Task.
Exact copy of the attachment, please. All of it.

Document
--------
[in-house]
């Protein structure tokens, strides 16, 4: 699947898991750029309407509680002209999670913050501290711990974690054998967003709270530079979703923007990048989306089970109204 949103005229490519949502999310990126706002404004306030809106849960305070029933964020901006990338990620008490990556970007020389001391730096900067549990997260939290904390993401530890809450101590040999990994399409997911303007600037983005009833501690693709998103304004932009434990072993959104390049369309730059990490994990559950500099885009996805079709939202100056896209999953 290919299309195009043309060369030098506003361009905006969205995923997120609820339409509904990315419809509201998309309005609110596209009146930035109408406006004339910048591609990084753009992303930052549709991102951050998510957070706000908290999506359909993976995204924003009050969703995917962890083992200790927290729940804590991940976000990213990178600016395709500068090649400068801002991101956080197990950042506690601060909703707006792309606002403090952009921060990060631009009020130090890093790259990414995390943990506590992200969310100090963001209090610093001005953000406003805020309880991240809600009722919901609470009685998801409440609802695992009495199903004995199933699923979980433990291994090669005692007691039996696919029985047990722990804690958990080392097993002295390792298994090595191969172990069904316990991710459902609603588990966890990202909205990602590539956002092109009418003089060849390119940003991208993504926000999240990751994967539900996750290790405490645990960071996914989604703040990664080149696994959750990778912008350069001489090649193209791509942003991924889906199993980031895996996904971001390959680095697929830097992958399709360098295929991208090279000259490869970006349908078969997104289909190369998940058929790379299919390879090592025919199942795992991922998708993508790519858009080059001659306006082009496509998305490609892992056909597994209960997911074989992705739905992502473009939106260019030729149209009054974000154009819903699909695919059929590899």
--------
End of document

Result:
[in-house]
């Protein structure tokens, strides 16, 4: 699947898991750029309407509680002209999670913050501290711990974690054998967003709270530079979703923007990048989306089970109204 949103005229490519949502999310990126706002404004306030809106849960305070029933964020901006990338990620008490990556970007020389001391730096900067549990997260939290904390993401530890809450101590040999990994399409997911303007600037983005009833501690693709998103304004932009434990072993959104390049369309730059990490994990559950500099885009996805079709939202100056896209999953 290919299309195009043309060369030098506003361009905006969205995923997120609820339409509904990315419809509201998309309005609110596209009146930035109408406006004339910048591609990084753009992303930052549709991102951050998510957070706000908290999506359909993976995204924003009050969703995917962890083992200790927290729940804590991940976000990213990178600016395709500068090649400068801002991101956080197990950042506690601060909703707006792309606002403090952009921060990060631009009020130090890093790259990414995390943990506590992200969310100090963001209090610093001005953000406003805020309880991240809600009722919901609470009685998801409440609802695992009495199903004995199933699923979980433990291994090669005692007691039996696919029985047990722990804690958990080392097993002295390792298994090595191969172990069904316990991710459902609603588990966890990202909205990602590539956002092109009418003089060849390119940003991208993504926000999240990751994967539900996750290790405490645990960071996914989604703040990664080149696994959750990778912008350069001489090649193209791509942003991924889906199993980031895996996904971001390959680095697929830097992958399709360098295929991208090279000259490869970006349908078969997104289909190369998940058929790379299919390879090592025919199942795992991922998708993508790519858009080059001659306006082009496509998305490609892992056909597994209960997911074989992705739905992502473009939106260019030729149209009054974000154009819903699909695919059929590899």